While we're on the subject, add Paul Jones ( you know - ex Manfred Mann, presenter of R1 blues show " I've been at public school so long, down looks like up to me...") to your list of fails. I heard him being interviewed recently and he came out with something along the lines of " I think a lot of people are kidding themselves about Hugo Chavez...", which was his only political insight. Of course he didn't mean the people that portray Chavez as a 'dictator'.
Excuse me for throwing in my own favourite litmus test: Serbia and the Northern Ireland Protestants - I've yet to see any of those who bleat so much about 'self-determination' about why these two peoples aren't worthy of it. And I tend to think that those that still feel they have to temper their objection to NATO's bombing of Serbia with an acquiescence in the demonisation of Milosevic might not dependably 'be there for us' should we get the same treatment some day.

David Lindsay said...

Spitting out the word "populism". Contrasting the common people to himself as one of the "intellectuals" (how vulgar is that?).

Berating an Australian politician as "reactionary" for daring to take his Catholicism seriously. Failing to point out that that politician's views on the nature of marriage are also President Obama's.

Attacking Russia for daring to exist at all. Demanding deference to those "qualified" only because each of them says that the others are, but who have this week been much exposed on the broadcast media as shrieking, hilariously insecure hysterics if anyone suggests the withdrawal of their meal tickets for life. And plenty more besides.

Dependence on foreign oil is denounced, but heaven forfend that the solution might include the vast resources of coal on which this island stands. That would be "populist".

As would mentioning that the Gulf monarchies and especially Saudi Arabia, with the Israel Lobby, fund the politicians of whom Cohen approves.

And as would opposition to the Iraq War that, with the Israel Lobby, the Gulf monarchies and especially Saudi Arabia ordered up, loudly cheered on by Nick Cohen. Not wanting wars is for the sort of proles, and indeed toffs, whose sons are sent off to be harvested in them. How very populist.

Cohen is right, if hardly original, to point out that opposition to abortion, to same-sex "marriage" and to the decadence of the media has been used to encourage the workers to vote against their own economic interests. But he either will not say or, far more probably, cannot see that the reality of the danger from Wall Street and the City does not lessen the reality of the danger from Holywood over there, or from the BBC in its present form over here, or from Murdoch everywhere, to use only one possible example.

Knowingly or unknowingly, what Cohen really fears is the emergence of a proper populist movement: economically social democratic, morally and socially conservative, patriotic. That would make very short shrift indeed of, among so very many other things, the idea that only the Nick Cohens of this country or this world should be allowed to receive proper wages, or to enjoy security of employment, or to travel, or to eat meat, or to have children.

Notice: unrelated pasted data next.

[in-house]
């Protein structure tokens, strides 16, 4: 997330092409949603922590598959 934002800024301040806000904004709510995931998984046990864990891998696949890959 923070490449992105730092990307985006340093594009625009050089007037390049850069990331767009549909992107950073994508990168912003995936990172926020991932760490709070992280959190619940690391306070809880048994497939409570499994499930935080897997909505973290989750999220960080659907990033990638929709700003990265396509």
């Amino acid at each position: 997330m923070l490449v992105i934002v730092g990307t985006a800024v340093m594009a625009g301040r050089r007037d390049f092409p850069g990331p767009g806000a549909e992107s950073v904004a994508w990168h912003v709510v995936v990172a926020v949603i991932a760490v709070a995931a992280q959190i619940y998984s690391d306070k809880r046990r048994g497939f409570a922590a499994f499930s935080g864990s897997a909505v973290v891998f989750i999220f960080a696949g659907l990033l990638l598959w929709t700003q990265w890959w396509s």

jack said...

What in the world does the climate change fraud have to do with Putin and Chavez?

He makes the very lame connection between Climate control reduction and oil and gas although we are years away from developing alternative fuels just so he can go of on a rant.

I think these people have a psychopathic hatred/disposition towards Russia and Putin.

I don’t think there has been any leader at least since the breakup of the USSR at least who has been more constantly smeared, lied about, quotes always taken out of context than Vladimir Putin even more so than Milosevic.

Anatoly Karlin who runs Sublime Oblivion did a good piece called 50 Russophobic myths.

http://www.sublimeoblivion.com/2009/07/04/top-50-russophobe-myths/

And what hypocrisy Russia threatens its neighbours. What an absolute lie.

Overtly US and Britain since the collapse of the USSR have waged war on Iraq twice 1990 and 2003 and bombed it in 98 when they refused weapons inspectors to investigate facilities
Bombed Bosnian Serbs defending themselves against western backed Islamic terrorists

The problem they have with Putin and Chavez is that they are against foreign oligarchical colonial control of there country and with Russia leading the way against the NWO.

Covertly we sponsor terrorism Islamic and otherwise in at least a dozen countries.

Not to mention installing puppet regimes in Serbia, Ukraine and Georgia the latter two fascist regimes as a US/NATO proxy actually attacked Russia.

@Neil Clark

What do you make of the whole climate gate scandal?

Suvorov said...